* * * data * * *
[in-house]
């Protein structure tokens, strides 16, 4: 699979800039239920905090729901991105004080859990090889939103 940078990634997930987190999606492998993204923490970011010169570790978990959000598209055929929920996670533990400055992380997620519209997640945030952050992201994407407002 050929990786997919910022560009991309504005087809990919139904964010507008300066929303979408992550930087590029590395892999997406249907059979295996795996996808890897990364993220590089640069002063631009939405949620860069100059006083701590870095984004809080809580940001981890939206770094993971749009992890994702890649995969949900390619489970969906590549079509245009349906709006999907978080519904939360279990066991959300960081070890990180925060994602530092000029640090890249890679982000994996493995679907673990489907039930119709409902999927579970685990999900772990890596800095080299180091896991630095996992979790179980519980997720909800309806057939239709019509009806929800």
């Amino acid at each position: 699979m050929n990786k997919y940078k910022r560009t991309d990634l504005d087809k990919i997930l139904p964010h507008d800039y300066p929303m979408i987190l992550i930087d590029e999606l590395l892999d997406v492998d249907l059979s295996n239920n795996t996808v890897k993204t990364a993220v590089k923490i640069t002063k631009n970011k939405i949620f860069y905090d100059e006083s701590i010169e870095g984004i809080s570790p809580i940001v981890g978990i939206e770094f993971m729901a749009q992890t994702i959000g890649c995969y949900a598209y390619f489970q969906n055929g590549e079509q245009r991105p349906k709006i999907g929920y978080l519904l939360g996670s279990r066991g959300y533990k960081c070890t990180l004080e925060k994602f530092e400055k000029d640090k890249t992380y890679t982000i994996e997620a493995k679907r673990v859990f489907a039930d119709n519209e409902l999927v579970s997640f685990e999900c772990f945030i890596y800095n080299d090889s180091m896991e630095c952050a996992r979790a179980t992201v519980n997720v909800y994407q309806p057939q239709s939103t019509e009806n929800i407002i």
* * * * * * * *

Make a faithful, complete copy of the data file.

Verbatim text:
[in-house]
């Protein structure tokens, strides 16, 4: 699979800039239920905090729901991105004080859990090889939103 940078990634997930987190999606492998993204923490970011010169570790978990959000598209055929929920996670533990400055992380997620519209997640945030952050992201994407407002 050929990786997919910022560009991309504005087809990919139904964010507008300066929303979408992550930087590029590395892999997406249907059979295996795996996808890897990364993220590089640069002063631009939405949620860069100059006083701590870095984004809080809580940001981890939206770094993971749009992890994702890649995969949900390619489970969906590549079509245009349906709006999907978080519904939360279990066991959300960081070890990180925060994602530092000029640090890249890679982000994996493995679907673990489907039930119709409902999927579970685990999900772990890596800095080299180091896991630095996992979790179980519980997720909800309806057939239709019509009806929800």
């Amino acid at each position: 699979m050929n990786k997919y940078k910022r560009t991309d990634l504005d087809k990919i997930l139904p964010h507008d800039y300066p929303m979408i987190l992550i930087d590029e999606l590395l892999d997406v492998d249907l059979s295996n239920n795996t996808v890897k993204t990364a993220v590089k923490i640069t002063k631009n970011k939405i949620f860069y905090d100059e006083s701590i010169e870095g984004i809080s570790p809580i940001v981890g978990i939206e770094f993971m729901a749009q992890t994702i959000g890649c995969y949900a598209y390619f489970q969906n055929g590549e079509q245009r991105p349906k709006i999907g929920y978080l519904l939360g996670s279990r066991g959300y533990k960081c070890t990180l004080e925060k994602f530092e400055k000029d640090k890249t992380y890679t982000i994996e997620a493995k679907r673990v859990f489907a039930d119709n519209e409902l999927v579970s997640f685990e999900c772990f945030i890596y800095n080299d090889s180091m896991e630095c952050a996992r979790a179980t992201v519980n997720v909800y994407q309806p057939q239709s939103t019509e009806n929800i407002i």